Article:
The study by the Ecumenical Movement for Justice and Peace and Karapatan, quotes from the defunct AFP publication called “Gantangan,” which brags that the TFG was the culmination of the AFP’s “effort to support/protect the sector.”
“On February 1, 2008 the TFG was ‘officially activated’ under the Eastern Mindanao Command as part of the AFP’s “internal security operations,” said the OBL study. “The TFG, according to the AFP, is the application of the NISP (National Internal Security Program) ‘in the indigenous peoples sector’ in Mindanao.”
“Gantangan” is loosely translated as “to equalize,” and the paramilitary group was apparently in response to the AFP’s perception of a strong presence of revolutionary groups in the Lumad communities, which the AFP said “are targeted by the CPP/NPA/NDF (Communist Party, New People’s Army, National Democratic Front) for guerrilla-base building and NPA vertical development.”
“The AFP estimates that in Mindanao, ‘50 to 70 percent of the NPAs are IPs,’” the OBL study said.
“The creation of the TFG-BF clearly intends to augment the AFP’s fighting force for its counter-insurgency operations,” the study said.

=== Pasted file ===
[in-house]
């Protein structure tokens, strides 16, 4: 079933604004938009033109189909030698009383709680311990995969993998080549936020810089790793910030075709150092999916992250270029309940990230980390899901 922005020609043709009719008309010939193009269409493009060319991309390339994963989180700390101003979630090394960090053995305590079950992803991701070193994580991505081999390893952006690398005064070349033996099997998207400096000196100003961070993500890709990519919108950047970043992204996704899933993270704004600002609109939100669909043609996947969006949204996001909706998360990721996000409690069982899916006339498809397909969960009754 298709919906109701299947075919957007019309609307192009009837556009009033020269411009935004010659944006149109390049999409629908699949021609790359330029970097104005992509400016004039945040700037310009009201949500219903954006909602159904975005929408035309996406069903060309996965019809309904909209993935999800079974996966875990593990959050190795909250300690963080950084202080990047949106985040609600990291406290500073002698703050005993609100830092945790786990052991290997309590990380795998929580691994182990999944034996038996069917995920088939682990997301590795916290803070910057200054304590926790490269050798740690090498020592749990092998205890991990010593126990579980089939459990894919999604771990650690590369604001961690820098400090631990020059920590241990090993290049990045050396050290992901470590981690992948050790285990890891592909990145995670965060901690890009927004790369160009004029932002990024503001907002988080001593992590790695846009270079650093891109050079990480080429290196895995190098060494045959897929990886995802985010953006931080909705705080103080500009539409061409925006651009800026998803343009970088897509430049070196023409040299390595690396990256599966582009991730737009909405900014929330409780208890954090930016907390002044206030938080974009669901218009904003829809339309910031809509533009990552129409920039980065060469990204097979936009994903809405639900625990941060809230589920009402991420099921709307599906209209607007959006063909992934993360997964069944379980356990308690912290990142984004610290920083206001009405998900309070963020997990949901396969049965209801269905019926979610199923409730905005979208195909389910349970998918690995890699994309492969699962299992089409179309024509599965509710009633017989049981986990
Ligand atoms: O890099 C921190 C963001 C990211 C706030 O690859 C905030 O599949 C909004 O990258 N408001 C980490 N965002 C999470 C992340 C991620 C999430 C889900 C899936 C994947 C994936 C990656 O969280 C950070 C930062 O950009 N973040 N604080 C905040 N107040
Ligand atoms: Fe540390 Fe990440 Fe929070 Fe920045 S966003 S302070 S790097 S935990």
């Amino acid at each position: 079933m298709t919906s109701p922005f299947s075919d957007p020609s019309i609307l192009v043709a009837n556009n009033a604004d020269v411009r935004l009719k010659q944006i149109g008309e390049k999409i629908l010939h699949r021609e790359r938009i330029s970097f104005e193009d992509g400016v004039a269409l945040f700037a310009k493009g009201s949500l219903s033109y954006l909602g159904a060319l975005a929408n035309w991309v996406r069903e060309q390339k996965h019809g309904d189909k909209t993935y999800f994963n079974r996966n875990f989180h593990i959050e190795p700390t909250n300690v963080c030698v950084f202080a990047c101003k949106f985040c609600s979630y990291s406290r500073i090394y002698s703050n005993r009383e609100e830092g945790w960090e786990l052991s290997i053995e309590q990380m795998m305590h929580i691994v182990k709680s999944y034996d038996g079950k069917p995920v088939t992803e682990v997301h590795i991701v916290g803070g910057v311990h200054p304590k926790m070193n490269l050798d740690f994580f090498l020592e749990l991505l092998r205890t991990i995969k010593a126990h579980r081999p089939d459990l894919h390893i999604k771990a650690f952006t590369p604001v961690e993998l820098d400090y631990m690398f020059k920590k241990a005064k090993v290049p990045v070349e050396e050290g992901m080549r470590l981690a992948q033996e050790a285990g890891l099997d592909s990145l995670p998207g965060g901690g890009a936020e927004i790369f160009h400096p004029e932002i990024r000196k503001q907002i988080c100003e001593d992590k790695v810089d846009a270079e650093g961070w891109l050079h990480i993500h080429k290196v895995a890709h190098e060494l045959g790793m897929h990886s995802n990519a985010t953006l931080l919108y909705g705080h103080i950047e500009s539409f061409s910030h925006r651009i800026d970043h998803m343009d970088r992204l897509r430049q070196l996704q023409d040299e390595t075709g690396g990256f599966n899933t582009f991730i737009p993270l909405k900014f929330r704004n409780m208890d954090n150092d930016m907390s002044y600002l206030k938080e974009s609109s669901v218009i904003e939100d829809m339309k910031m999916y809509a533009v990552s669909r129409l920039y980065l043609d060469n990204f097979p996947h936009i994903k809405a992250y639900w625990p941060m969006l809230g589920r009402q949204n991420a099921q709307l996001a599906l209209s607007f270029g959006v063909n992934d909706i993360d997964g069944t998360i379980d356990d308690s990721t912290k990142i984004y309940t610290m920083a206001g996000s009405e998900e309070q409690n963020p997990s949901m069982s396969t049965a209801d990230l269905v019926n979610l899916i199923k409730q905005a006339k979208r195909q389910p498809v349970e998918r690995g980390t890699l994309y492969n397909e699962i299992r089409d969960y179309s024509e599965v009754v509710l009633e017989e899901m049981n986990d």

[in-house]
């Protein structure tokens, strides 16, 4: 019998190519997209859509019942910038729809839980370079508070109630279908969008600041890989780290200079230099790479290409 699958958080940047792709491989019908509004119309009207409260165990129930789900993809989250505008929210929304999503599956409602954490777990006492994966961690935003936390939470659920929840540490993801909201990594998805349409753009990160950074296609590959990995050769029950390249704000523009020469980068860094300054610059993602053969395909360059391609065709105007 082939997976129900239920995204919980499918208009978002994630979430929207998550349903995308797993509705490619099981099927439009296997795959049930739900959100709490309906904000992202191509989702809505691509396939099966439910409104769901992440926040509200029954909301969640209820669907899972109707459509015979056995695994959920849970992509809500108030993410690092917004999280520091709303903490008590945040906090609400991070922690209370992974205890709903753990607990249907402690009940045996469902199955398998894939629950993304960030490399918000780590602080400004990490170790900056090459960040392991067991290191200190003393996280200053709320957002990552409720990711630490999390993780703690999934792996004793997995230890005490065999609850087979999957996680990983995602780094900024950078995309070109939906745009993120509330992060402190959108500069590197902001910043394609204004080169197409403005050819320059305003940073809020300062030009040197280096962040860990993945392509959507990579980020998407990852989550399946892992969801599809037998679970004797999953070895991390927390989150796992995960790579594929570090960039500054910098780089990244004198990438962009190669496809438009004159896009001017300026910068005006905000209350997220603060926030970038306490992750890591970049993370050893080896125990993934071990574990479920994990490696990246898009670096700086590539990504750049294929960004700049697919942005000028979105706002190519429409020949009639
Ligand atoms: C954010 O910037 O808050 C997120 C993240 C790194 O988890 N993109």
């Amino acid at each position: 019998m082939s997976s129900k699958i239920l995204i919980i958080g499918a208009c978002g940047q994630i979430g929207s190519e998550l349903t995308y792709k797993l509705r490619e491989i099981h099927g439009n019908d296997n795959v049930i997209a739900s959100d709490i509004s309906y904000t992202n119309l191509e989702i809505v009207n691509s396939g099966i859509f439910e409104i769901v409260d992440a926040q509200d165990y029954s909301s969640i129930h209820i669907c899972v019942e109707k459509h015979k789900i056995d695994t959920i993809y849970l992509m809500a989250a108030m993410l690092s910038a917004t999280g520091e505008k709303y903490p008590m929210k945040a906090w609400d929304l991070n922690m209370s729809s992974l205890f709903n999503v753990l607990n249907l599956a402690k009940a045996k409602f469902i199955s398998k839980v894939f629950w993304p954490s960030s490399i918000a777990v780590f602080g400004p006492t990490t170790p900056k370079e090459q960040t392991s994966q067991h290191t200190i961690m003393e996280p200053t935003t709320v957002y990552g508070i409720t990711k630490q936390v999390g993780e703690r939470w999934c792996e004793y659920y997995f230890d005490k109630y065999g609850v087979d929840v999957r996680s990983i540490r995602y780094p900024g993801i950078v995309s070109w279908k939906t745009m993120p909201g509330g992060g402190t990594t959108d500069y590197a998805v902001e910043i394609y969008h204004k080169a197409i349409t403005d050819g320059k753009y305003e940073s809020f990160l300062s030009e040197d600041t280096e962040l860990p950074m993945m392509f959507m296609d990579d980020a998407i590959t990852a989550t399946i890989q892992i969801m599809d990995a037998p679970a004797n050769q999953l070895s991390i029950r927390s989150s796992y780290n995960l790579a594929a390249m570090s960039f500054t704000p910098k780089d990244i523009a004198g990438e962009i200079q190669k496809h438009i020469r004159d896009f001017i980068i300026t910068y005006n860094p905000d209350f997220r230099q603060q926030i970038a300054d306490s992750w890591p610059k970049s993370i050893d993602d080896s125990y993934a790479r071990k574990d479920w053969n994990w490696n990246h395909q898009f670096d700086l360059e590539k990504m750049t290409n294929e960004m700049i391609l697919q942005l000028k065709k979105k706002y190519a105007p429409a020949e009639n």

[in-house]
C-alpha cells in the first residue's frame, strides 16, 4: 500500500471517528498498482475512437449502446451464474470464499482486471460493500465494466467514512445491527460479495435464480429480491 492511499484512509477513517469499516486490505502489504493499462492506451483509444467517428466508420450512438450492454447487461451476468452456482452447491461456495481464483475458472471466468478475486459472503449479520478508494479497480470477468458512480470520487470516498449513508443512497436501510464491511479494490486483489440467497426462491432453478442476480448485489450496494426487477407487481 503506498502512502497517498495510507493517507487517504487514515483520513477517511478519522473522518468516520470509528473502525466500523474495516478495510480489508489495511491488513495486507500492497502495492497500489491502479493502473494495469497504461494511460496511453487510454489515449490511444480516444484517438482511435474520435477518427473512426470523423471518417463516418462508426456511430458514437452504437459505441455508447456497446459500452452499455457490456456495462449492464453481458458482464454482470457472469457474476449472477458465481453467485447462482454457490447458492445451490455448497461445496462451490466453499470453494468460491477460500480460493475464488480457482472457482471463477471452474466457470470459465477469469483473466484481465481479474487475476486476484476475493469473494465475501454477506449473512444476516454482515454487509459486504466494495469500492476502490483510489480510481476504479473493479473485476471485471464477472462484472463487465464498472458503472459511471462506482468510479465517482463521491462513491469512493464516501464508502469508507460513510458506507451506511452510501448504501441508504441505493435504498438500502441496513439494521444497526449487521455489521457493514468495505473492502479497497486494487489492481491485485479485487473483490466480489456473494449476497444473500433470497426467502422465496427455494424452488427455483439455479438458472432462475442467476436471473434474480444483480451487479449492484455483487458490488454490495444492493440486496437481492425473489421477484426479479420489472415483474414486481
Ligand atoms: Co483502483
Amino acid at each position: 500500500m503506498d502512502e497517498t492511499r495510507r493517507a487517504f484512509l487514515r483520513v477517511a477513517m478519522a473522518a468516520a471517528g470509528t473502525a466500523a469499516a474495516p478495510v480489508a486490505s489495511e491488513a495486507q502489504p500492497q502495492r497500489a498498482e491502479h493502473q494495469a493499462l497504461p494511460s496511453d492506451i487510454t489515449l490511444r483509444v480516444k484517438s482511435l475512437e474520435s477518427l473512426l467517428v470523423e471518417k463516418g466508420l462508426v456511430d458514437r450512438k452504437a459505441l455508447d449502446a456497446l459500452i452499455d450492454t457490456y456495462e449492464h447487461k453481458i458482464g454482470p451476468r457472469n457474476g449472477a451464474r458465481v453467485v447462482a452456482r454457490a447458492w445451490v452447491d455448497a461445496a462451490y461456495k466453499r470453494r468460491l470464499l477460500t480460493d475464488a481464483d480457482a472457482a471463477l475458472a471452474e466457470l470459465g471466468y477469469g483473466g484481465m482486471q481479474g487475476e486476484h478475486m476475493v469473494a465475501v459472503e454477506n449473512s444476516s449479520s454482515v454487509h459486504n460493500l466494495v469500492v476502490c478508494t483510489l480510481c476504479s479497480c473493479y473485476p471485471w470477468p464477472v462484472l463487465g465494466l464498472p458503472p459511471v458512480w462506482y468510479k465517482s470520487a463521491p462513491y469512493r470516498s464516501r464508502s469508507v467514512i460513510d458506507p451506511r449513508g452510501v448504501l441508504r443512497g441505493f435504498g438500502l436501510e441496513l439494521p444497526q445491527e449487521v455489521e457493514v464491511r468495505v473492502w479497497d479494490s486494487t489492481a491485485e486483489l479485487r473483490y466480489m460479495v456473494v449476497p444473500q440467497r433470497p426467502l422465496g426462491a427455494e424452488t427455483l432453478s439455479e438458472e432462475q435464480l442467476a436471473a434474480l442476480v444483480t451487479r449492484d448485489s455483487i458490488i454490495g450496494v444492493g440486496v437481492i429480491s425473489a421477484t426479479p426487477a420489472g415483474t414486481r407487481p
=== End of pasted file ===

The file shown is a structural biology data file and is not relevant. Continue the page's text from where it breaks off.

Data gathered by the study said that as of 2009, the TFG offered salaries ranging from P800 ($17) a month, plus a sack of rice, or up to P2,000 ($43), if the recruit joins a military operation.”The military also promised a higher salary of P8,000 ($172) per month once the so-called development project, a mining operation, in Andap Valley starts,” the study said.
The OBL study said the TFG also offered communities titles or certificates to their ancestral lands. Some leaders of Lumad paramilitary groups hold titles or claims to thousands of hectares of resource-rich land, now covered by application for mining.
“Dangling land titles to Lumad leaders to ally with the military clearly disrespects the indigenous people’s view on land, and slowly transforms communal land ownership to personal ownership. This is plain exploitation and bastardization of the indigenous culture to win over the trust of the tribes, all in the name of counter-insurgency,” the OBL study said.
Pagalan said that when the Lumad communities of Diatagon village evacuated in 2009, military officials Col. Danilo Fabian, then of the 401st brigade, and then 58th IB chief Lt. Col. Benjamin Pedralvez brought with them TFG leader Marcos Bocales to the dialogue. Then, as now, the officials had denied that the paramilitary group is under their command.